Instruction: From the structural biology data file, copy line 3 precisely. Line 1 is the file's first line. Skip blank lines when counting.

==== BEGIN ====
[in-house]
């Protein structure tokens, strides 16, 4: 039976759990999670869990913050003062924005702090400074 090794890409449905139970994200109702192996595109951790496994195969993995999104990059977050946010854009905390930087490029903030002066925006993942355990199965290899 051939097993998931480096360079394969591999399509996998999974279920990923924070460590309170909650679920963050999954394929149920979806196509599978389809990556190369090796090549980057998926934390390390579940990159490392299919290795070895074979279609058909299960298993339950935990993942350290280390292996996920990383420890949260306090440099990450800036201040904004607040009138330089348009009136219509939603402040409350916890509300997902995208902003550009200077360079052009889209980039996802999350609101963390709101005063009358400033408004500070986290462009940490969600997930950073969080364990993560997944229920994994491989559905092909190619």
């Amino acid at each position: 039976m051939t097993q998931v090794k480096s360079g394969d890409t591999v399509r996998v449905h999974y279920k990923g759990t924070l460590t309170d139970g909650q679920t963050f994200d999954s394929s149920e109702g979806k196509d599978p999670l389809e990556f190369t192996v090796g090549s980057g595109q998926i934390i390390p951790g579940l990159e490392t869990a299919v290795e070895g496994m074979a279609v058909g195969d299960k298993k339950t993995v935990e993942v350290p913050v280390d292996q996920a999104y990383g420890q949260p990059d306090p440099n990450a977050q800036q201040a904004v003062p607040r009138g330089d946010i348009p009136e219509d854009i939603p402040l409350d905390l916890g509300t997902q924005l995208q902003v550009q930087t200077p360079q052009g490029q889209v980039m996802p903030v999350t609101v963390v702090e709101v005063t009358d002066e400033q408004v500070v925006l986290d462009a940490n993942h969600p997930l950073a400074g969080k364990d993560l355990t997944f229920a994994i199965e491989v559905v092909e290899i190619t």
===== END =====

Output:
């Amino acid at each position: 039976m051939t097993q998931v090794k480096s360079g394969d890409t591999v399509r996998v449905h999974y279920k990923g759990t924070l460590t309170d139970g909650q679920t963050f994200d999954s394929s149920e109702g979806k196509d599978p999670l389809e990556f190369t192996v090796g090549s980057g595109q998926i934390i390390p951790g579940l990159e490392t869990a299919v290795e070895g496994m074979a279609v058909g195969d299960k298993k339950t993995v935990e993942v350290p913050v280390d292996q996920a999104y990383g420890q949260p990059d306090p440099n990450a977050q800036q201040a904004v003062p607040r009138g330089d946010i348009p009136e219509d854009i939603p402040l409350d905390l916890g509300t997902q924005l995208q902003v550009q930087t200077p360079q052009g490029q889209v980039m996802p903030v999350t609101v963390v702090e709101v005063t009358d002066e400033q408004v500070v925006l986290d462009a940490n993942h969600p997930l950073a400074g969080k364990d993560l355990t997944f229920a994994i199965e491989v559905v092909e290899i190619t």